'Fake' Online Love Affair Becomes Legal Battle


Bonhomme: $10,000 Spent on Gifts

During regular phone calls, which Bonhomme claims St. James managed with the help of voice-altering technology, Bonhomme learned that "James" had a 6-year-old son named "Rhys," an ex-wife named "Krista" and a sister named "Alice."

Not only did "James" talk about his friends and family, Bonhomme alleged that St. James also took on their personas in emails and sent her packages and letters appearing to be from them. "Rhys," Bonhomme said, sent her drawings, and "Alice" sent her several emails.

They also traded several gifts which, according to her suit, cost Bonhomme a total of $10,000.

Bonhomme said that among the "little trinkets" she received from "James" were a kazoo, because he had been llama rancher and played the instrument for the animals; a rubber duck with a firefighter's hat, picked out by his son; and a piece of wood in which he had carved their initials.

In return, she said she gave him an iPod, bath products, assorted DVDs and CDs, wine and other nicknacks. She also sent his "family" gifts too, like a fire truck quilt for his son and a silver necklace for his ex-wife.

At the same time, Bonhomme said she and St. James (as herself) were becoming friends online, frequently exchanging messages about James.

In an email included in Bonhomme's lawsuit she says that in August 2005, St. James sent her an email saying, "I hooked up with Jesse [James] this afternoon. …He looks FABulous. …He talked Paula, Paula, Paula, Paula, More Paula, Paula, and Oh This about Paula for 45 minutes and it was all so good."

The lawsuit claims St. James wrote in other messages, "Whether they LIKE it or not, I'm hooked up to everyone he [Jesse] know[s] somehow" and "he wants you."

Over the course of their relationship, Bonhomme said that she and "James" tried to meet face-to-face, and that she purchased plane tickets to visit him. But as each potential meeting approached, she said some misfortune -- often elaborate -- would befall him.

Plans to meet over Easter fell through when James learned about his long-lost father and wanted to fly to Pakistan to see him, Bonhomme said.

Bonhomme's Friends Confront St. James in Video

When Bonhomme learned of "James'" sudden death -- through a "blunt" email from his sister Alice, she said -- it was St. James who was there to console her. (Although "James'" son "Rhys" sent her a condolence letter and his sister "Alice" sent her emails.)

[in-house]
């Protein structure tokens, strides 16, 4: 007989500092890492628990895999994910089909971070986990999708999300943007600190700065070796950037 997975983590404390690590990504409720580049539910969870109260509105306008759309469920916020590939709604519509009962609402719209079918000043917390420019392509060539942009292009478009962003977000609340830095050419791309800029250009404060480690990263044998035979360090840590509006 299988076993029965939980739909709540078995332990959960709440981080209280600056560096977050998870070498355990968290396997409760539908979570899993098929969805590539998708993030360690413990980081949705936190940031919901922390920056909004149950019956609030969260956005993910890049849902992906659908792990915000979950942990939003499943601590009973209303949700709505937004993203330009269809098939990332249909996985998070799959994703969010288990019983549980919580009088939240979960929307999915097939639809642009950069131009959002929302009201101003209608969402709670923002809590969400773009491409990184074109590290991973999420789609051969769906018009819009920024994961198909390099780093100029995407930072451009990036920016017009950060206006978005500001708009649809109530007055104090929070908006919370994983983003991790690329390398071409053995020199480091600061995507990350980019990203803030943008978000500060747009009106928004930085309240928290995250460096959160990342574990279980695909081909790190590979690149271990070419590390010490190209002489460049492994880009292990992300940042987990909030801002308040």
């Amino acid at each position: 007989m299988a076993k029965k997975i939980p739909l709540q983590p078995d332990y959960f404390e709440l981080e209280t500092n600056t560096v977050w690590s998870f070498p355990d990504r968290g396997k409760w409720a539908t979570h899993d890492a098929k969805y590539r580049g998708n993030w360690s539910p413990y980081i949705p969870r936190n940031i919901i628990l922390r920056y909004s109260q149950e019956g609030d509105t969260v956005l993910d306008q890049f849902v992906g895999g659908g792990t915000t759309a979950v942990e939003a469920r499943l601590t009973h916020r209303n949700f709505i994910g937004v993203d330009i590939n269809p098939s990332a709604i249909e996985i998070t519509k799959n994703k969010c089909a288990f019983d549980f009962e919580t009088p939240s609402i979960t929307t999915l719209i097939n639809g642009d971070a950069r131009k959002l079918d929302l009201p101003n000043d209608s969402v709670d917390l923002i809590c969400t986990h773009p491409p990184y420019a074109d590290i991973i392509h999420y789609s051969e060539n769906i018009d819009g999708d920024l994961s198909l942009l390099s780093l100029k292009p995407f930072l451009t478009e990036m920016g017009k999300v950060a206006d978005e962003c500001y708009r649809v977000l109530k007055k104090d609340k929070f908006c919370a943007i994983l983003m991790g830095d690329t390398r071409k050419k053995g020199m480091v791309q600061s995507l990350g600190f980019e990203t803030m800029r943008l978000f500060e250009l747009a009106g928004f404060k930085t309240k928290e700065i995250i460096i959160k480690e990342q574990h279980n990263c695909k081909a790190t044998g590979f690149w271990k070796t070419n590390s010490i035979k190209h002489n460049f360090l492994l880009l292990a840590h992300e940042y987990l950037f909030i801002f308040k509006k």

The day after his supposed death was the first time the two women spoke on the phone and, soon after, they traveled together to Colorado to visit what the lawsuit calls "Jesse-related sites." While there, Bonhomme said St. James produced a letter apparently written by "James" that detailed his "dying wishes" and professed his love for her.

It wasn't until February 2007 -- nearly two years after they connected on the "Deadwood" message board -- that Bonhomme said she learned the truth.

Suspicious of her all-consuming online relationships, Bonhomme's offline friends did some digging. When St. James flew to California on a separate trip to visit Bonhomme's home, the friends confronted St. James about the alleged Internet ruse on video camera.

Now posted to YouTube, the video appears to show St. James responding to the friends' accusations. When asked if she'd apologize to Bonhomme, a woman identified as St. James says "it wouldn't be taken the right way." Later, she says, "I'm not destroying anyone's life." St. James never directly admits to creating a hoax on the video.

After seeing the videotaped confrontation, Bonhomme, who was not present in the video, said she was "in shock for probably the first hour."

"I couldn't understand it. ... Once I had time to think about it, I got really freaked out because I didn't know what would happen," she said. "I was suspicious of everyone, even my new puppy. ...Nothing appeared to be what it was."

Since sharing her experience -- both on a blog and through her lawsuit -- Bonhomme said she's been contacted by at least five other women who claim to have fallen victim to St. James' alleged deception. Bonhomme said one woman, who claimed to be a former roommate of St. James, said she was similarly tricked into a romantic relationship with fake lover through letters in the 1980s.

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